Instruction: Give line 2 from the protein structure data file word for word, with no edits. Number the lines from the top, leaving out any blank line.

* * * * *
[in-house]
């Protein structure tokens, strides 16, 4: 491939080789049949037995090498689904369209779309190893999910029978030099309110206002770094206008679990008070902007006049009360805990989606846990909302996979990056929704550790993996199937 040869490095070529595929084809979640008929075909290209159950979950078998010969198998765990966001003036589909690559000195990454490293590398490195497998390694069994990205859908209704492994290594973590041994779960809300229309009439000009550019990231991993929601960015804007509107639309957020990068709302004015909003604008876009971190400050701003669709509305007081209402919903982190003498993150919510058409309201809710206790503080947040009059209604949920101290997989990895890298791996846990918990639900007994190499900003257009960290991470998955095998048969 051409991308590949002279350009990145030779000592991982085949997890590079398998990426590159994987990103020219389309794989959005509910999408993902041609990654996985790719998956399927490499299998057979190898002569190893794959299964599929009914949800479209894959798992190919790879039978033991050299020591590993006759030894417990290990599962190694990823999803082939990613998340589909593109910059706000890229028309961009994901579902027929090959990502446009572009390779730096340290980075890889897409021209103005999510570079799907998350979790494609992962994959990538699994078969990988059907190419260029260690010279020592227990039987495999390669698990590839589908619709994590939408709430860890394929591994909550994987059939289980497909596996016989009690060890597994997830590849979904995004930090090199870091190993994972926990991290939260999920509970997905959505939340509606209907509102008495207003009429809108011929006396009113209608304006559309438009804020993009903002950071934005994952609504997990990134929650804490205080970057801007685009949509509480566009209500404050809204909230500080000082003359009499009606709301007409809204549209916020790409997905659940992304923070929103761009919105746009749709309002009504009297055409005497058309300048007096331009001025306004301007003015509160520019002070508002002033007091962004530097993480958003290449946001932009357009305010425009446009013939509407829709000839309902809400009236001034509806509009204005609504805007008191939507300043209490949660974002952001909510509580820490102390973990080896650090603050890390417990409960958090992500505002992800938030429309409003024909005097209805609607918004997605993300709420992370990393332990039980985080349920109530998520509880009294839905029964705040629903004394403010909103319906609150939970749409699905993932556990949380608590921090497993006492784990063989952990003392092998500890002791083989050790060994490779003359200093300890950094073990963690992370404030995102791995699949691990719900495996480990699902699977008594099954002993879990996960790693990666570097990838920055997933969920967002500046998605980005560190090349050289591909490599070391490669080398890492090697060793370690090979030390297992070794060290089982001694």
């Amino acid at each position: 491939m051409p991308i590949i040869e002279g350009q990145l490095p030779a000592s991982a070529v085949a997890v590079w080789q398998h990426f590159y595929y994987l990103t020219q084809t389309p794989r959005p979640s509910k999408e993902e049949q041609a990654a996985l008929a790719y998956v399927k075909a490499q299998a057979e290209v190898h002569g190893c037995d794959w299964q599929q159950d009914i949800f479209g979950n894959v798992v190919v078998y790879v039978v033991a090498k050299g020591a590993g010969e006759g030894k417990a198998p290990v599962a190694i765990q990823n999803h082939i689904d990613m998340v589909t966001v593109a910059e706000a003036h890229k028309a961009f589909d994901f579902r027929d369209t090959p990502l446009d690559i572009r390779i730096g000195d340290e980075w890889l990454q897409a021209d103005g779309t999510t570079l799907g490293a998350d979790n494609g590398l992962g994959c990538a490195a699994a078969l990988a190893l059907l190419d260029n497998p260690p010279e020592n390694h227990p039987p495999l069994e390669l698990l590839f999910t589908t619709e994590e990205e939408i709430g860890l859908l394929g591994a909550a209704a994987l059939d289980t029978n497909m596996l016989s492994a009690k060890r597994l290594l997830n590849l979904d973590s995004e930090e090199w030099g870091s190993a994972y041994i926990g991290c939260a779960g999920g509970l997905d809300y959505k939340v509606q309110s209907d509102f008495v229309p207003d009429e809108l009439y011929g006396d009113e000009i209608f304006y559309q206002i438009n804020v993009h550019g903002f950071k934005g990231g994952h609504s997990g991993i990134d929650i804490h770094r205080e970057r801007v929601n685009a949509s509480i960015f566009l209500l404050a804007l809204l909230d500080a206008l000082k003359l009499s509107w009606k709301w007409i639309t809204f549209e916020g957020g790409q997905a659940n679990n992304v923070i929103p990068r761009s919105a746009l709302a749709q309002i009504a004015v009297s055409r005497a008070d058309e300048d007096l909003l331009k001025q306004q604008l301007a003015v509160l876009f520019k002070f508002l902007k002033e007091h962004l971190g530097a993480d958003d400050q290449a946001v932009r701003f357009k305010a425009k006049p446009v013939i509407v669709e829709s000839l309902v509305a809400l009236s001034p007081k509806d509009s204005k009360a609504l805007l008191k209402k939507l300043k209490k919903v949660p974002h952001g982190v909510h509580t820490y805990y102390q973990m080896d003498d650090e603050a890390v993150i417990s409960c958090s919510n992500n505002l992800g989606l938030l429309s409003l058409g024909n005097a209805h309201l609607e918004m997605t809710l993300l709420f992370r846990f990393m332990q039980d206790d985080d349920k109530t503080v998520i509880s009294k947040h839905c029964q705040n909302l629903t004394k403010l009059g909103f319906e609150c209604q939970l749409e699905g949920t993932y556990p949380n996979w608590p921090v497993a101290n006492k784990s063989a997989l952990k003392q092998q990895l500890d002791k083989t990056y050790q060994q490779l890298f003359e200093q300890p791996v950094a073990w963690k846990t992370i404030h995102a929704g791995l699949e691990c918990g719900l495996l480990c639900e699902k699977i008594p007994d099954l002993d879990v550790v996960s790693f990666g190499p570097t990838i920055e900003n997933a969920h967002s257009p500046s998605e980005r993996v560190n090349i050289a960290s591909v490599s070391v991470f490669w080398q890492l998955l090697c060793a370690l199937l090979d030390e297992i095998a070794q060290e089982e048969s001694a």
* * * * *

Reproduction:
């Protein structure tokens, strides 16, 4: 491939080789049949037995090498689904369209779309190893999910029978030099309110206002770094206008679990008070902007006049009360805990989606846990909302996979990056929704550790993996199937 040869490095070529595929084809979640008929075909290209159950979950078998010969198998765990966001003036589909690559000195990454490293590398490195497998390694069994990205859908209704492994290594973590041994779960809300229309009439000009550019990231991993929601960015804007509107639309957020990068709302004015909003604008876009971190400050701003669709509305007081209402919903982190003498993150919510058409309201809710206790503080947040009059209604949920101290997989990895890298791996846990918990639900007994190499900003257009960290991470998955095998048969 051409991308590949002279350009990145030779000592991982085949997890590079398998990426590159994987990103020219389309794989959005509910999408993902041609990654996985790719998956399927490499299998057979190898002569190893794959299964599929009914949800479209894959798992190919790879039978033991050299020591590993006759030894417990290990599962190694990823999803082939990613998340589909593109910059706000890229028309961009994901579902027929090959990502446009572009390779730096340290980075890889897409021209103005999510570079799907998350979790494609992962994959990538699994078969990988059907190419260029260690010279020592227990039987495999390669698990590839589908619709994590939408709430860890394929591994909550994987059939289980497909596996016989009690060890597994997830590849979904995004930090090199870091190993994972926990991290939260999920509970997905959505939340509606209907509102008495207003009429809108011929006396009113209608304006559309438009804020993009903002950071934005994952609504997990990134929650804490205080970057801007685009949509509480566009209500404050809204909230500080000082003359009499009606709301007409809204549209916020790409997905659940992304923070929103761009919105746009749709309002009504009297055409005497058309300048007096331009001025306004301007003015509160520019002070508002002033007091962004530097993480958003290449946001932009357009305010425009446009013939509407829709000839309902809400009236001034509806509009204005609504805007008191939507300043209490949660974002952001909510509580820490102390973990080896650090603050890390417990409960958090992500505002992800938030429309409003024909005097209805609607918004997605993300709420992370990393332990039980985080349920109530998520509880009294839905029964705040629903004394403010909103319906609150939970749409699905993932556990949380608590921090497993006492784990063989952990003392092998500890002791083989050790060994490779003359200093300890950094073990963690992370404030995102791995699949691990719900495996480990699902699977008594099954002993879990996960790693990666570097990838920055997933969920967002500046998605980005560190090349050289591909490599070391490669080398890492090697060793370690090979030390297992070794060290089982001694």